But those accounts might have been shaped by her perceptions and memories, those who knew her at the time say.
Warren and her campaign did not respond to repeated and detailed requests for comment. But it’s clear that Oklahoma City is where Betsy, as she is known to her family, became Liz Herring, a state champion debater whose childhood was spent in fear of poverty, even if her family never quite lost its hold on the bottom rungs of the middle class. And it was the place that would shape the woman now known as Sen. Elizabeth Warren.
Warren’s parents grew up in Wetumka, a small town in eastern Oklahoma. Her father, she has said, was a self-taught pilot who once hoped to fly commercial airliners. Her mother briefly studied at a teacher’s college before they eloped — a marriage that Warren has said her father’s parents opposed because her mother’s family had Native American lineage.
Her father served as a flight instructor during World War II, but was deemed too old to become a commercial pilot after the war, according to Warren. He struggled to find work to support his growing family. He invested the family’s savings in a used-car dealership in Seminole, Okla., but shortly before Warren was born, his partner ran off with the money, the senator wrote in “A Fighting Chance.” The family soon moved to Norman, where Warren’s father found a job selling carpets at a nearby Montgomery Ward. Elizabeth was born in June 1949 — her parents’ “late in life surprise,” as she has called herself.
In her books and speeches, Warren has described herself as a precocious child who was always pushing the limits with her parents from a young age. In a 2007 interview at the University of California at Berkeley, she told a story about purposely standing in the street outside her small home in Norman, even when her mother told her not to. When her mother would swat her with a tree limb, “I’d cry, and [then] I’d step right back into the street.”
“My mother always just said that I was just contrary, that some kids are just born that way,” Warren said.
In 1960, Warren, who by then was dreaming of becoming a schoolteacher, was deemed precocious enough to skip sixth grade. That fall, the family moved to Oklahoma City so she could attend Northwest Classen High School, which was considered one of the best in the state. The couple bought a house on NW 25th Street in a quiet middle-class neighborhood, just behind land where the city’s first enclosed shopping mall would open a few years later. According to public records, the couple took out a $13,900 mortgage for the two-story, 1,400-square-foot home.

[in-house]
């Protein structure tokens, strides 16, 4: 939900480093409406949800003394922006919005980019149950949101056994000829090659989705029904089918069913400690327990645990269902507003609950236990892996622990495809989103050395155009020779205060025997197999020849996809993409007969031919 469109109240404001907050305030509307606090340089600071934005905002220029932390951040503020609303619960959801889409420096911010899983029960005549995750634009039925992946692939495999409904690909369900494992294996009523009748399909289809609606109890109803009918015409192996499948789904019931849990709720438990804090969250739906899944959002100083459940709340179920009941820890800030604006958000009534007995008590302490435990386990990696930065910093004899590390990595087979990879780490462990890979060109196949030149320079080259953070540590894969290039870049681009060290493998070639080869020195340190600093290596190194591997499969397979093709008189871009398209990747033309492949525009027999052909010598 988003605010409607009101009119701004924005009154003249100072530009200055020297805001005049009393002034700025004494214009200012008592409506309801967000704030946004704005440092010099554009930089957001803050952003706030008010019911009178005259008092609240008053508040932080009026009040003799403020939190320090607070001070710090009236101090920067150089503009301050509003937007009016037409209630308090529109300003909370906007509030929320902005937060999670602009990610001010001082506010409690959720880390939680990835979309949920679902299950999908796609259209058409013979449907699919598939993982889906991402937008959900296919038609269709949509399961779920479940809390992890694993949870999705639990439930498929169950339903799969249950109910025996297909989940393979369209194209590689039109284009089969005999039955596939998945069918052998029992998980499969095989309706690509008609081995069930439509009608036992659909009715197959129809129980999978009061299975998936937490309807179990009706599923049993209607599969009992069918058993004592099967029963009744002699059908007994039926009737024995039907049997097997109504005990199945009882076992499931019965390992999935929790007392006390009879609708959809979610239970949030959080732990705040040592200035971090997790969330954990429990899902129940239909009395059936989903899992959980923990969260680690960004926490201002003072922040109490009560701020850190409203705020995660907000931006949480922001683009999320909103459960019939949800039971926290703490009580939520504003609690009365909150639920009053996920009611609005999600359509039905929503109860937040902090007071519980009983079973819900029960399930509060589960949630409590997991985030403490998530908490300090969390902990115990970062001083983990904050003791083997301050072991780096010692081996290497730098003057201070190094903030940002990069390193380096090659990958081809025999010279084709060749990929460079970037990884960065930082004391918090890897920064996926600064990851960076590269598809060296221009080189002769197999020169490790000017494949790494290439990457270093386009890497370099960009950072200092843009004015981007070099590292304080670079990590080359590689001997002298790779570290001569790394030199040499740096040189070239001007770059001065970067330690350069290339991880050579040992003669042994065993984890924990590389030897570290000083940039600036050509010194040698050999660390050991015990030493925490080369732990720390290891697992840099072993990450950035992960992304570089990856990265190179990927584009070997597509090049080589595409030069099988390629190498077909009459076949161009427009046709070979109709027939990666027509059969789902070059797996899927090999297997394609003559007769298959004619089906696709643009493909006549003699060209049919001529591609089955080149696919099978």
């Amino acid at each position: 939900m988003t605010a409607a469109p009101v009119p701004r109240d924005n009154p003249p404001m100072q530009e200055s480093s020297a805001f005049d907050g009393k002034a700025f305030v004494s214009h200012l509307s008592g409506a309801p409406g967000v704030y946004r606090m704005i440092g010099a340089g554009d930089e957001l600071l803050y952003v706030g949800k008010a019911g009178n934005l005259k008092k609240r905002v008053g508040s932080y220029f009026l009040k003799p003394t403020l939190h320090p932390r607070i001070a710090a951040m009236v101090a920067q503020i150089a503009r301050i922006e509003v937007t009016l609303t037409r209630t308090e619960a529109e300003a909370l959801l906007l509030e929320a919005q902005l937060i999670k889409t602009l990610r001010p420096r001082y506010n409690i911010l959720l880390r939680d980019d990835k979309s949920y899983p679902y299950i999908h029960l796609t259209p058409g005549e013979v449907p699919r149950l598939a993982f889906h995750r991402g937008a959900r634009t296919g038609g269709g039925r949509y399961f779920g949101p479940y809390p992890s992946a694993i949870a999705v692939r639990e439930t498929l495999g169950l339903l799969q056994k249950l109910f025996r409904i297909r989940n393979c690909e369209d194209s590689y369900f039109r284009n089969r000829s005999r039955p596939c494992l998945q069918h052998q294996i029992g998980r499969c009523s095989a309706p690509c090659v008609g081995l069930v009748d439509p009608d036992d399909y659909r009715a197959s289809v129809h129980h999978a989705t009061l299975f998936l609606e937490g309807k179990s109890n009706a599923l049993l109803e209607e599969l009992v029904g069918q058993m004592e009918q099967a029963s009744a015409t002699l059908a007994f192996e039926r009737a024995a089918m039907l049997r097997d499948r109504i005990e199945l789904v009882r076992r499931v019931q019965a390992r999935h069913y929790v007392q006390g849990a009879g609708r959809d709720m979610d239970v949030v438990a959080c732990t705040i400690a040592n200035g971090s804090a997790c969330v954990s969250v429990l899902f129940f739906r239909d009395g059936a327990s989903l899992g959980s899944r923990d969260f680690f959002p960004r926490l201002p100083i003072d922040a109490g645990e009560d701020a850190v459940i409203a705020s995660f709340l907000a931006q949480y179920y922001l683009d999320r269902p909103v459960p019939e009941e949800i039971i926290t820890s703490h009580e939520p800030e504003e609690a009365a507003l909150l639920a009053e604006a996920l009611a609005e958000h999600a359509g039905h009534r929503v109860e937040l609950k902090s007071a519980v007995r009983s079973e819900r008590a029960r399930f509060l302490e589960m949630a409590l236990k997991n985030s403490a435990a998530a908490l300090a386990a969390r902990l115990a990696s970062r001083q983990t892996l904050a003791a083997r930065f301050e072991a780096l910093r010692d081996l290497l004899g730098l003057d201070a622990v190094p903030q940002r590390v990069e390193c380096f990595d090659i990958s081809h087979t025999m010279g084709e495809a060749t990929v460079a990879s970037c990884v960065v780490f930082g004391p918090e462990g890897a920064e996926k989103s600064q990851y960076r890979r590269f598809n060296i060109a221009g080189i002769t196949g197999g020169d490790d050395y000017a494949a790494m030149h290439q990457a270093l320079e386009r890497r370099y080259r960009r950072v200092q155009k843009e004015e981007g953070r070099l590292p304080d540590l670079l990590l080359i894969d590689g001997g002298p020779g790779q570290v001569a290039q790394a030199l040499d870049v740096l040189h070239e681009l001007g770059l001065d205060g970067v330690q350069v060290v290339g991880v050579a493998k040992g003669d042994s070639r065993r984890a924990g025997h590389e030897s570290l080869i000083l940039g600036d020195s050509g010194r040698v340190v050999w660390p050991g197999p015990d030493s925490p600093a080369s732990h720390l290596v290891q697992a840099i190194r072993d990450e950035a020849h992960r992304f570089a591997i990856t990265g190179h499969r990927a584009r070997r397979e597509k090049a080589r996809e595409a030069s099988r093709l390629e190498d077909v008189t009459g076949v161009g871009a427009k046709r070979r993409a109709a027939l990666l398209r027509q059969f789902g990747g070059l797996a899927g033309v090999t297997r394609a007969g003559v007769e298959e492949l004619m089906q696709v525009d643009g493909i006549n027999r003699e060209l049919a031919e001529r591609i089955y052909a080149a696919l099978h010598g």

According to Warren, the family was doing well enough that they owned two cars — a bronze 1958 Oldsmobile station wagon used by her mother and an older off-white Studebaker, which her dad drove to work. The Oldsmobile had leather seats and air conditioning, and Warren loved it, calling it a “luxury.” But in the summer and early fall of 1961, months before her dad had a heart attack, it was up for sale. The family ran three classified ads in the Daily Oklahoman between July and September — initially offering the car for sale at $1,795 and then dropping the price to $1,395.
Sometime after her father’s heart attack, Warren’s mother showed up in the old Studebaker to pick her up from school. According to “A Fighting Chance,” Warren asked her mother where the Oldsmobile was. “Gone,” her mother quietly replied. “We couldn’t pay. They took it.” Her mother, she wrote in 2014, became bitter, blaming her husband for not doing “what a man is supposed to do” in taking care of the family.
Warren has offered mixed accounts about how her family’s financial struggles affected her. As she often points out, she had already been working — at age 9, she began babysitting, and by 11, she was taking on sewing projects, including making dresses for her aunts. In “All Your Worth,” a 2006 consumer finance book she wrote with her daughter, Amelia, Warren wrote, “My college financial applications classified my family as ‘poor,’ although I never thought we were any worse off than our neighbors.”
But in her most recent memoirs, Warren has cast that era as far more stressful. She said she took on odd jobs because money was so tight. She has said she began waitressing and bussing tables at her aunt’s Mexican restaurant when she was 13. (The restaurant was located in Muskogee, a little over two hours away from Oklahoma City, so it’s unclear how often she worked. The campaign did not respond to a request for comment.) And she sold at least one litter of six puppies for $35 each, the offspring of her beloved Pekingese, Missy, and a neighbor’s black poodle.
In her 2014 memoir, Warren said her family’s financial struggles instilled in her a fear of “being poor, really poor,” a concern that ultimately played out in her professional life where she has spent much of her career studying how government policy and the financial industry affect struggling families.